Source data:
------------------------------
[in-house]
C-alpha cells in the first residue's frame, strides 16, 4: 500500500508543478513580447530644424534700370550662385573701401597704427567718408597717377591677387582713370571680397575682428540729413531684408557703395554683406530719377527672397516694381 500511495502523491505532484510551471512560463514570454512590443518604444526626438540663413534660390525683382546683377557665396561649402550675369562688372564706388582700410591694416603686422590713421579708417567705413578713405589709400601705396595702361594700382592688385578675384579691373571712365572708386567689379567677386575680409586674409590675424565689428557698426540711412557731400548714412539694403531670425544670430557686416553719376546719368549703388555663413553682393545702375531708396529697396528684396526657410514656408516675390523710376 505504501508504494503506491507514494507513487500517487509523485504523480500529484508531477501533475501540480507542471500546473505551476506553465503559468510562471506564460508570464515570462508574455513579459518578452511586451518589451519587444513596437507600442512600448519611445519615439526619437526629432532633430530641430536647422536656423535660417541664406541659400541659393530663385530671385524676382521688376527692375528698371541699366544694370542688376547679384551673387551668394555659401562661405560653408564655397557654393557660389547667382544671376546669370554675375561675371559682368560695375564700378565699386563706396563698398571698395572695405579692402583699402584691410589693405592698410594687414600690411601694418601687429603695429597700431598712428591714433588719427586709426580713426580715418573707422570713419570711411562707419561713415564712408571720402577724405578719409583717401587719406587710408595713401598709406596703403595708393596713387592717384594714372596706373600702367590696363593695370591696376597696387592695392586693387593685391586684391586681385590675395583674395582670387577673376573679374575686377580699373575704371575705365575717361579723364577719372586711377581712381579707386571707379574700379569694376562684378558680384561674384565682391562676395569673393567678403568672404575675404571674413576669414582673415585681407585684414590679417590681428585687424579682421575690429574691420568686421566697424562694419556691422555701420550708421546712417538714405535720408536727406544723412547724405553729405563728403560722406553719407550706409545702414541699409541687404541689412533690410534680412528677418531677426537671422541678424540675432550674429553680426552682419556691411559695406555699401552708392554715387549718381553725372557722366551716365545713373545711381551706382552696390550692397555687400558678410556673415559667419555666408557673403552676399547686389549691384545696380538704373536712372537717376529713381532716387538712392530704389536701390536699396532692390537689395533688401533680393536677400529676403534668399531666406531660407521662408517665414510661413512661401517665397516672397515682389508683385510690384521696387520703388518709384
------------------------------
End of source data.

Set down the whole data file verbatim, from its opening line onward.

[in-house]
C-alpha cells in the first residue's frame, strides 16, 4: 500500500508543478513580447530644424534700370550662385573701401597704427567718408597717377591677387582713370571680397575682428540729413531684408557703395554683406530719377527672397516694381 500511495502523491505532484510551471512560463514570454512590443518604444526626438540663413534660390525683382546683377557665396561649402550675369562688372564706388582700410591694416603686422590713421579708417567705413578713405589709400601705396595702361594700382592688385578675384579691373571712365572708386567689379567677386575680409586674409590675424565689428557698426540711412557731400548714412539694403531670425544670430557686416553719376546719368549703388555663413553682393545702375531708396529697396528684396526657410514656408516675390523710376 505504501508504494503506491507514494507513487500517487509523485504523480500529484508531477501533475501540480507542471500546473505551476506553465503559468510562471506564460508570464515570462508574455513579459518578452511586451518589451519587444513596437507600442512600448519611445519615439526619437526629432532633430530641430536647422536656423535660417541664406541659400541659393530663385530671385524676382521688376527692375528698371541699366544694370542688376547679384551673387551668394555659401562661405560653408564655397557654393557660389547667382544671376546669370554675375561675371559682368560695375564700378565699386563706396563698398571698395572695405579692402583699402584691410589693405592698410594687414600690411601694418601687429603695429597700431598712428591714433588719427586709426580713426580715418573707422570713419570711411562707419561713415564712408571720402577724405578719409583717401587719406587710408595713401598709406596703403595708393596713387592717384594714372596706373600702367590696363593695370591696376597696387592695392586693387593685391586684391586681385590675395583674395582670387577673376573679374575686377580699373575704371575705365575717361579723364577719372586711377581712381579707386571707379574700379569694376562684378558680384561674384565682391562676395569673393567678403568672404575675404571674413576669414582673415585681407585684414590679417590681428585687424579682421575690429574691420568686421566697424562694419556691422555701420550708421546712417538714405535720408536727406544723412547724405553729405563728403560722406553719407550706409545702414541699409541687404541689412533690410534680412528677418531677426537671422541678424540675432550674429553680426552682419556691411559695406555699401552708392554715387549718381553725372557722366551716365545713373545711381551706382552696390550692397555687400558678410556673415559667419555666408557673403552676399547686389549691384545696380538704373536712372537717376529713381532716387538712392530704389536701390536699396532692390537689395533688401533680393536677400529676403534668399531666406531660407521662408517665414510661413512661401517665397516672397515682389508683385510690384521696387520703388518709384